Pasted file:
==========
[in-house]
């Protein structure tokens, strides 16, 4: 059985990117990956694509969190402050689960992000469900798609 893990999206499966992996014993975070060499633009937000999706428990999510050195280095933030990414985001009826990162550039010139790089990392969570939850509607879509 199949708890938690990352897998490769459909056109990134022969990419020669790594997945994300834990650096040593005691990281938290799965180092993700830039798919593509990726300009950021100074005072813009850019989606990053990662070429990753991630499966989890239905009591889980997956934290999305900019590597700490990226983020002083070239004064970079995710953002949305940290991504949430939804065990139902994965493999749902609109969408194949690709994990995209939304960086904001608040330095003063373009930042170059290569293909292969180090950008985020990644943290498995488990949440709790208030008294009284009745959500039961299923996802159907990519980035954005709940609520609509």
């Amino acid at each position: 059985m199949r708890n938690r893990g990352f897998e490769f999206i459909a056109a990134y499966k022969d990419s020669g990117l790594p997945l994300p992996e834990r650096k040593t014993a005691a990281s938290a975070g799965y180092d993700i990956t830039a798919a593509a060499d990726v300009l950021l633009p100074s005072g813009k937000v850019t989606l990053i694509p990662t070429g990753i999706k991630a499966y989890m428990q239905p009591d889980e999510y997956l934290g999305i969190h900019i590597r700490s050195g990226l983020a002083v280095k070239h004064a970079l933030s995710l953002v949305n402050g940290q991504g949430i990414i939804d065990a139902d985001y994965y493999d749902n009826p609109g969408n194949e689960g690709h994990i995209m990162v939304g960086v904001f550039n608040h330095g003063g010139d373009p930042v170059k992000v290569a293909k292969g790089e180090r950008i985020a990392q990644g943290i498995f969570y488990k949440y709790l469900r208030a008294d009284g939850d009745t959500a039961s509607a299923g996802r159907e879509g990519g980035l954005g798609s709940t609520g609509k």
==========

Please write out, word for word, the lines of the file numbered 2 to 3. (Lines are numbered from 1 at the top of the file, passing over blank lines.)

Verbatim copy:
């Protein structure tokens, strides 16, 4: 059985990117990956694509969190402050689960992000469900798609 893990999206499966992996014993975070060499633009937000999706428990999510050195280095933030990414985001009826990162550039010139790089990392969570939850509607879509 199949708890938690990352897998490769459909056109990134022969990419020669790594997945994300834990650096040593005691990281938290799965180092993700830039798919593509990726300009950021100074005072813009850019989606990053990662070429990753991630499966989890239905009591889980997956934290999305900019590597700490990226983020002083070239004064970079995710953002949305940290991504949430939804065990139902994965493999749902609109969408194949690709994990995209939304960086904001608040330095003063373009930042170059290569293909292969180090950008985020990644943290498995488990949440709790208030008294009284009745959500039961299923996802159907990519980035954005709940609520609509």
């Amino acid at each position: 059985m199949r708890n938690r893990g990352f897998e490769f999206i459909a056109a990134y499966k022969d990419s020669g990117l790594p997945l994300p992996e834990r650096k040593t014993a005691a990281s938290a975070g799965y180092d993700i990956t830039a798919a593509a060499d990726v300009l950021l633009p100074s005072g813009k937000v850019t989606l990053i694509p990662t070429g990753i999706k991630a499966y989890m428990q239905p009591d889980e999510y997956l934290g999305i969190h900019i590597r700490s050195g990226l983020a002083v280095k070239h004064a970079l933030s995710l953002v949305n402050g940290q991504g949430i990414i939804d065990a139902d985001y994965y493999d749902n009826p609109g969408n194949e689960g690709h994990i995209m990162v939304g960086v904001f550039n608040h330095g003063g010139d373009p930042v170059k992000v290569a293909k292969g790089e180090r950008i985020a990392q990644g943290i498995f969570y488990k949440y709790l469900r208030a008294d009284g939850d009745t959500a039961s509607a299923g996802r159907e879509g990519g980035l954005g798609s709940t609520g609509k």